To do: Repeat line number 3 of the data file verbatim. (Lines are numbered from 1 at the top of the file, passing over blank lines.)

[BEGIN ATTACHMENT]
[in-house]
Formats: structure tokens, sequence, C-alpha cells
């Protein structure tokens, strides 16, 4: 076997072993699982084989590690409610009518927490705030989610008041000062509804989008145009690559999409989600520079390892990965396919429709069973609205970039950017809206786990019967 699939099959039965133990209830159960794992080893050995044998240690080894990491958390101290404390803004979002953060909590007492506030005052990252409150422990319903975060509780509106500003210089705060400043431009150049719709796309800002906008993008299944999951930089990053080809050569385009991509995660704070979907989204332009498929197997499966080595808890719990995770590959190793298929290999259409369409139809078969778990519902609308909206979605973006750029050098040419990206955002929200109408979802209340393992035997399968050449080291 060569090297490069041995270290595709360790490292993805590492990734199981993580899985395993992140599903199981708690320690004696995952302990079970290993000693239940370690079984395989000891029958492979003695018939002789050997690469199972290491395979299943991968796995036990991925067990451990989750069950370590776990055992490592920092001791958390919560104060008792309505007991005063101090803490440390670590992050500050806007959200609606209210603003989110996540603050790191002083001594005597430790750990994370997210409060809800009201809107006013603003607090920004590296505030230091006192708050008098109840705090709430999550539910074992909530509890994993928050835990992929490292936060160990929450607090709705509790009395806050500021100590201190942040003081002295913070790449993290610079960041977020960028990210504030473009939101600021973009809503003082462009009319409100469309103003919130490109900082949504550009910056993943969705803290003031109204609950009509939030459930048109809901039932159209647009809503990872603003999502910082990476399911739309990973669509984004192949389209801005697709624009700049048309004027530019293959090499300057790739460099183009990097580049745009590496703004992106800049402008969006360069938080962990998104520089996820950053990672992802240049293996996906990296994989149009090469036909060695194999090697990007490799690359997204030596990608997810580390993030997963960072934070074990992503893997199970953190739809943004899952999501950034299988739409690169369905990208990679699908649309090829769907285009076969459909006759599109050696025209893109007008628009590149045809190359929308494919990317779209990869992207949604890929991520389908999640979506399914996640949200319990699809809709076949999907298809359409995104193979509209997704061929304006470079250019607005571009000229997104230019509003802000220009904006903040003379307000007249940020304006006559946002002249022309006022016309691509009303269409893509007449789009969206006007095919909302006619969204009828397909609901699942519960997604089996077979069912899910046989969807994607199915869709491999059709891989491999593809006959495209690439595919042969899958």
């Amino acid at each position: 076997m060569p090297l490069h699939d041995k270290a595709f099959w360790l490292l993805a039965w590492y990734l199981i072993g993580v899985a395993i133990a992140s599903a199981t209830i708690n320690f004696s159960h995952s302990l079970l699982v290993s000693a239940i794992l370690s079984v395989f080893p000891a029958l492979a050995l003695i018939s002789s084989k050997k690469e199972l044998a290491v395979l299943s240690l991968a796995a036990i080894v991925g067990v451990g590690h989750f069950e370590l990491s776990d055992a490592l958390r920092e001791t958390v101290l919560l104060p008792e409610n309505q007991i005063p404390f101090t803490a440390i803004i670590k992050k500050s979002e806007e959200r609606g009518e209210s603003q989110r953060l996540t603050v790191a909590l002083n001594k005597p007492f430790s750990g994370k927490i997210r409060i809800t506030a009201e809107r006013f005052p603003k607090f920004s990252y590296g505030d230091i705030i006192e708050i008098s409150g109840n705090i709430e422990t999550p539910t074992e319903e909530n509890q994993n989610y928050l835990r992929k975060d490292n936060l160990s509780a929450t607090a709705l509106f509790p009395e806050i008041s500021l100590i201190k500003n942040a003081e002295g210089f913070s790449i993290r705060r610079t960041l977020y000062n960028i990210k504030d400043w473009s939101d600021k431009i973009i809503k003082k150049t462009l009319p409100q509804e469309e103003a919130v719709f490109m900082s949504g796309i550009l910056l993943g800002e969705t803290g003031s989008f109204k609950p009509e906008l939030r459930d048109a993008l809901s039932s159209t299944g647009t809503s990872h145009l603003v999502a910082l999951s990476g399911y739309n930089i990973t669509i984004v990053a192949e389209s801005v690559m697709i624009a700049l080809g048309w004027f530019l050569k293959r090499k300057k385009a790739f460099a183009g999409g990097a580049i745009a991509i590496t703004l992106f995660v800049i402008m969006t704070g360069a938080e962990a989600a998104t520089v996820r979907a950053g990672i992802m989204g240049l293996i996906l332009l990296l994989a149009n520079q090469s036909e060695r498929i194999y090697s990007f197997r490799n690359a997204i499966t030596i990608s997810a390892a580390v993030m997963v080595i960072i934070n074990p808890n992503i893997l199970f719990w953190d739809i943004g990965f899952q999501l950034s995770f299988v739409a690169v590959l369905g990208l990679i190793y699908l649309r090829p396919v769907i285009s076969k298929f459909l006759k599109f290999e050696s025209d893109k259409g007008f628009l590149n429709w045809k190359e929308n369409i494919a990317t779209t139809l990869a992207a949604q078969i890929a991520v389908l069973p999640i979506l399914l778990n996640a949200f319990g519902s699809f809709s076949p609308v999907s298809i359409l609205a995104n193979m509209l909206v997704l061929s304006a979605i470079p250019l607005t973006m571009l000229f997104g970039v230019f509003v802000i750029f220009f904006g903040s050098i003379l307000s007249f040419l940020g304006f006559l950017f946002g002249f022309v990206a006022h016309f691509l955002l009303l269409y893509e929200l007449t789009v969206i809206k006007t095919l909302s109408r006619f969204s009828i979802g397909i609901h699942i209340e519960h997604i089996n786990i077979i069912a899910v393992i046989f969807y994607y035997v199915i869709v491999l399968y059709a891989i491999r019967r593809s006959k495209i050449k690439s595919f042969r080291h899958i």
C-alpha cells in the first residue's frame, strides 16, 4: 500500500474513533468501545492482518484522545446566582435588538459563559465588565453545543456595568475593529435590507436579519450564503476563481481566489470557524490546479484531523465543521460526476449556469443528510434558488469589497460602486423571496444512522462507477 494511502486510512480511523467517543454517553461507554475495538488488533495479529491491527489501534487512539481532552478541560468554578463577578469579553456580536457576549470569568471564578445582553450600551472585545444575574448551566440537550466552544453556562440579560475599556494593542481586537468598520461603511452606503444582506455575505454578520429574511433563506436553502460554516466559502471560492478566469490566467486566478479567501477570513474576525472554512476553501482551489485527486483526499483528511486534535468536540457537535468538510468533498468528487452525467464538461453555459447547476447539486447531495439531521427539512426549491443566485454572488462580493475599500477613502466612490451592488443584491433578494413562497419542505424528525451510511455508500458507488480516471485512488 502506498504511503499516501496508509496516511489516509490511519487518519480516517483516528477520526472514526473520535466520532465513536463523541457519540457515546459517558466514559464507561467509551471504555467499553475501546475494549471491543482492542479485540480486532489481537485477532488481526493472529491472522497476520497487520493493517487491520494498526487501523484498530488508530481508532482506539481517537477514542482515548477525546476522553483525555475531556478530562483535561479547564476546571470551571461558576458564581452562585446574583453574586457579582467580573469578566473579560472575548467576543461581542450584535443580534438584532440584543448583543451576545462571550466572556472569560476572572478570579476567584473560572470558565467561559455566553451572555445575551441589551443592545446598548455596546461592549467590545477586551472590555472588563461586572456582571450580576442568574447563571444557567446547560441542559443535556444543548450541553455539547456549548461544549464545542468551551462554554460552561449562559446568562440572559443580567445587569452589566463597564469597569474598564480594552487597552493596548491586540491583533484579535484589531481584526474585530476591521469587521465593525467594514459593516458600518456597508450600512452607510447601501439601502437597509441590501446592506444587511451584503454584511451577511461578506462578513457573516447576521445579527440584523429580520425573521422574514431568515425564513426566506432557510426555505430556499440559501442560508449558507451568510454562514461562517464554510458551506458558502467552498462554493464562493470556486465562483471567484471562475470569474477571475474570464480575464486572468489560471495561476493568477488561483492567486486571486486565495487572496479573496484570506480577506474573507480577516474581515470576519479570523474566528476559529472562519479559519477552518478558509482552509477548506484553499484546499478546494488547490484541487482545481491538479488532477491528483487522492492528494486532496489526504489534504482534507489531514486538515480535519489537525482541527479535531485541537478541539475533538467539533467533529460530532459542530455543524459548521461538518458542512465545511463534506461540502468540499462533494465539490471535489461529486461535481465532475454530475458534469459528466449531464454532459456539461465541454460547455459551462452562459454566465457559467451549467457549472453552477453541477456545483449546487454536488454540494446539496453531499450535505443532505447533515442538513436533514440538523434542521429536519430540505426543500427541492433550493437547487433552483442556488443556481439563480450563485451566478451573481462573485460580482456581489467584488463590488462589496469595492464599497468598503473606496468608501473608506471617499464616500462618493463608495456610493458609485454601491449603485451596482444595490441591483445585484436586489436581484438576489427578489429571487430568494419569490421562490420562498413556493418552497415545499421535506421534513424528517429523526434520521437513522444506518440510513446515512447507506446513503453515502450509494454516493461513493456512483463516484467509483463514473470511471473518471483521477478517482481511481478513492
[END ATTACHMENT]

């Protein structure tokens, strides 16, 4: 076997072993699982084989590690409610009518927490705030989610008041000062509804989008145009690559999409989600520079390892990965396919429709069973609205970039950017809206786990019967 699939099959039965133990209830159960794992080893050995044998240690080894990491958390101290404390803004979002953060909590007492506030005052990252409150422990319903975060509780509106500003210089705060400043431009150049719709796309800002906008993008299944999951930089990053080809050569385009991509995660704070979907989204332009498929197997499966080595808890719990995770590959190793298929290999259409369409139809078969778990519902609308909206979605973006750029050098040419990206955002929200109408979802209340393992035997399968050449080291 060569090297490069041995270290595709360790490292993805590492990734199981993580899985395993992140599903199981708690320690004696995952302990079970290993000693239940370690079984395989000891029958492979003695018939002789050997690469199972290491395979299943991968796995036990991925067990451990989750069950370590776990055992490592920092001791958390919560104060008792309505007991005063101090803490440390670590992050500050806007959200609606209210603003989110996540603050790191002083001594005597430790750990994370997210409060809800009201809107006013603003607090920004590296505030230091006192708050008098109840705090709430999550539910074992909530509890994993928050835990992929490292936060160990929450607090709705509790009395806050500021100590201190942040003081002295913070790449993290610079960041977020960028990210504030473009939101600021973009809503003082462009009319409100469309103003919130490109900082949504550009910056993943969705803290003031109204609950009509939030459930048109809901039932159209647009809503990872603003999502910082990476399911739309990973669509984004192949389209801005697709624009700049048309004027530019293959090499300057790739460099183009990097580049745009590496703004992106800049402008969006360069938080962990998104520089996820950053990672992802240049293996996906990296994989149009090469036909060695194999090697990007490799690359997204030596990608997810580390993030997963960072934070074990992503893997199970953190739809943004899952999501950034299988739409690169369905990208990679699908649309090829769907285009076969459909006759599109050696025209893109007008628009590149045809190359929308494919990317779209990869992207949604890929991520389908999640979506399914996640949200319990699809809709076949999907298809359409995104193979509209997704061929304006470079250019607005571009000229997104230019509003802000220009904006903040003379307000007249940020304006006559946002002249022309006022016309691509009303269409893509007449789009969206006007095919909302006619969204009828397909609901699942519960997604089996077979069912899910046989969807994607199915869709491999059709891989491999593809006959495209690439595919042969899958």